“Science cannot yet understand the transcendental logic of such a state of affairs, for it has not yet freed itself from the illusory necessities of common logic which are only at bottom necessities of grammatical pattern in Western Aryan grammar; necessities for substances which are only necessities for substantives in certain sentence positions, necessities for forces, attractions, etc. which are only necessities for verbs in certain other positions, and so on. Science, if it survives the impending darkness, will next take up the consideration of linguistic principles and divest itself of these illusory linguistic necessities, too long held to be the substance of Reason itself.”
Language, Mind and Reality (1942)
Whorf graduated from the Massachusetts Institute of Technology (MIT) in 1918 as a chemical engineer. Shortly after graduation, he began his successful career as a fire prevention engineer (inspector) for the Hartford Fire Insurance Company. Afterward he became interested in Native American, Mayan and Aztec languages. In the late 1920s, Whorf communicated his ideas to the intellectual community. As a result, he won a grant from the Social Science Research Council for a trip to Mexico in 1930 and made significant contributions to research on the Aztec language. In 1931, the well known linguist Edward Sapir took a job teaching at Yale University, and Whorf enrolled there as a part-time, non-degree graduate student. Sapir recommended Whorf to study the Hopi language. Whorf published three papers in MIT’s Technology Review in 1940 and 1941, and died of cancer at the age of 44 on July 26, 1941, at his home in Wethersfield, Connecticut.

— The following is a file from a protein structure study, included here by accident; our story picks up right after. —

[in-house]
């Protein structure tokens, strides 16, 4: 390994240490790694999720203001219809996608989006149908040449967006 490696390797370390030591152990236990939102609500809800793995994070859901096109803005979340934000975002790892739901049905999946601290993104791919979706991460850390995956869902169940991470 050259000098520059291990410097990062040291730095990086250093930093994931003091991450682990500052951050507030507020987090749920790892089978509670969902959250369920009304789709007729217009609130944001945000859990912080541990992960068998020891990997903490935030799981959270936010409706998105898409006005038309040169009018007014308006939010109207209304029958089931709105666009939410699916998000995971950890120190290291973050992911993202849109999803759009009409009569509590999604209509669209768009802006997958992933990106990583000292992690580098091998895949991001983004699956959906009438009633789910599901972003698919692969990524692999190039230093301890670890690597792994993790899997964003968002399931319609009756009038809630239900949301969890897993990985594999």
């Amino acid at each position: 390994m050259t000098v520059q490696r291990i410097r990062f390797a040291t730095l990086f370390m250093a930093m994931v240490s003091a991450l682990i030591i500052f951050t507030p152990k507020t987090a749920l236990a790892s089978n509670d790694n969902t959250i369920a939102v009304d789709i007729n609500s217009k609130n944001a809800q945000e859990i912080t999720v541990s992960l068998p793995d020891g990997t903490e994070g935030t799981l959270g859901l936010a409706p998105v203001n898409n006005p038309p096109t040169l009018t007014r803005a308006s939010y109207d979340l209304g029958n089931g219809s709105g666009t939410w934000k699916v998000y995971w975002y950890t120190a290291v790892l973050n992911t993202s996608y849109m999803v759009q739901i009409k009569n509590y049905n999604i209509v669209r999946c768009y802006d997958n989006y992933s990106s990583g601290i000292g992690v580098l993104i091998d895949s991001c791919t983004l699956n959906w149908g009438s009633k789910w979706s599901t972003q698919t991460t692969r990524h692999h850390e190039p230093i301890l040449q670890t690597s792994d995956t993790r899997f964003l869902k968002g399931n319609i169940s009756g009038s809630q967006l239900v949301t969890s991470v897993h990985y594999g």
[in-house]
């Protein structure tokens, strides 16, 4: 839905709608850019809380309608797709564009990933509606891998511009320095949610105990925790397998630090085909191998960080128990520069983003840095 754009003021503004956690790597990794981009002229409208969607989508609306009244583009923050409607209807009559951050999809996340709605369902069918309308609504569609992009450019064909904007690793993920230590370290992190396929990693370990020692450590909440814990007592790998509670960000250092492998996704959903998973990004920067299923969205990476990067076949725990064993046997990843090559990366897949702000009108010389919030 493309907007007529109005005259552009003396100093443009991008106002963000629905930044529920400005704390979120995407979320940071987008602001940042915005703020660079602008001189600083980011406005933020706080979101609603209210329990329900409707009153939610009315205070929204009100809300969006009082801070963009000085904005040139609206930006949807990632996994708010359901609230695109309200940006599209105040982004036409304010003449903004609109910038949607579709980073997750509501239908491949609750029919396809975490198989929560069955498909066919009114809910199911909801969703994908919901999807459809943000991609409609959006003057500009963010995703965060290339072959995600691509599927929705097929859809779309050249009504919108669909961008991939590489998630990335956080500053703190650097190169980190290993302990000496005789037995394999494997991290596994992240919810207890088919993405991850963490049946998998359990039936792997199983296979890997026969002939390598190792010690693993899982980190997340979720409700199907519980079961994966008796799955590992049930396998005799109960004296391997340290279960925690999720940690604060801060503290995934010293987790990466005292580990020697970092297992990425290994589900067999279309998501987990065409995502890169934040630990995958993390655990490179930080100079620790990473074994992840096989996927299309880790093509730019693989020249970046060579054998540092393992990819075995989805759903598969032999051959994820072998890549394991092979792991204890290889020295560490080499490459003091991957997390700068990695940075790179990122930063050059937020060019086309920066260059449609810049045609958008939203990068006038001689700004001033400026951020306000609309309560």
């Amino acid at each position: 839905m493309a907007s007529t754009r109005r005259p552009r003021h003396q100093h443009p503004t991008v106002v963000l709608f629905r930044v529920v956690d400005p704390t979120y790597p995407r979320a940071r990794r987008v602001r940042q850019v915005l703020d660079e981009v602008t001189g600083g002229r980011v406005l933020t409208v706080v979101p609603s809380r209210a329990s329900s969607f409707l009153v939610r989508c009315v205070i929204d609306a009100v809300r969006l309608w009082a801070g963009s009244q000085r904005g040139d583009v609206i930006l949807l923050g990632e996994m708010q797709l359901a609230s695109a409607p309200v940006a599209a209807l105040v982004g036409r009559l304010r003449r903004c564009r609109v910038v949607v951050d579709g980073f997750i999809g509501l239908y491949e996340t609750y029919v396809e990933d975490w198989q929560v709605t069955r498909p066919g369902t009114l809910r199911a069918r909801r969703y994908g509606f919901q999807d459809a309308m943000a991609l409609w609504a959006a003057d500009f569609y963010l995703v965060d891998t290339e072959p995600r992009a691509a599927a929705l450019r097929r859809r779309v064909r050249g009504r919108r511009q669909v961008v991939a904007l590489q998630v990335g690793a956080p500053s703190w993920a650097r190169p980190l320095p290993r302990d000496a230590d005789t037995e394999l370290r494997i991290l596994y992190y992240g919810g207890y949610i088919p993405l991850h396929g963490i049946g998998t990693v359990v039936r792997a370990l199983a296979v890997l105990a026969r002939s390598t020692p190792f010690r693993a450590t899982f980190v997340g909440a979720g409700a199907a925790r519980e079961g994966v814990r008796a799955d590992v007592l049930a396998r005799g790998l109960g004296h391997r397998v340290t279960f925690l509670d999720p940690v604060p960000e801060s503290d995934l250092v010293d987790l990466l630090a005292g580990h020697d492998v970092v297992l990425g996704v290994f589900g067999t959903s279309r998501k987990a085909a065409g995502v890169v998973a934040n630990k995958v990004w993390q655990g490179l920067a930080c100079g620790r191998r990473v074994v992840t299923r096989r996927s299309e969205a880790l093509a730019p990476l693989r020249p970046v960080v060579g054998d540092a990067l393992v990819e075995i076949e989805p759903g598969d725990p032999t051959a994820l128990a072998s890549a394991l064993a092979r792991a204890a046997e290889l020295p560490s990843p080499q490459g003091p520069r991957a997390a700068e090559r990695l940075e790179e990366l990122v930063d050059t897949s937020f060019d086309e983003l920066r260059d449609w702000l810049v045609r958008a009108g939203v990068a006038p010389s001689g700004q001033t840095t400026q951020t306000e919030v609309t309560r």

* Carroll, J. (ed.) Language, Thought and Reality: Selected Writings of Benjamin Lee Whorf. The Massachusetts Institute of Technology, 1956.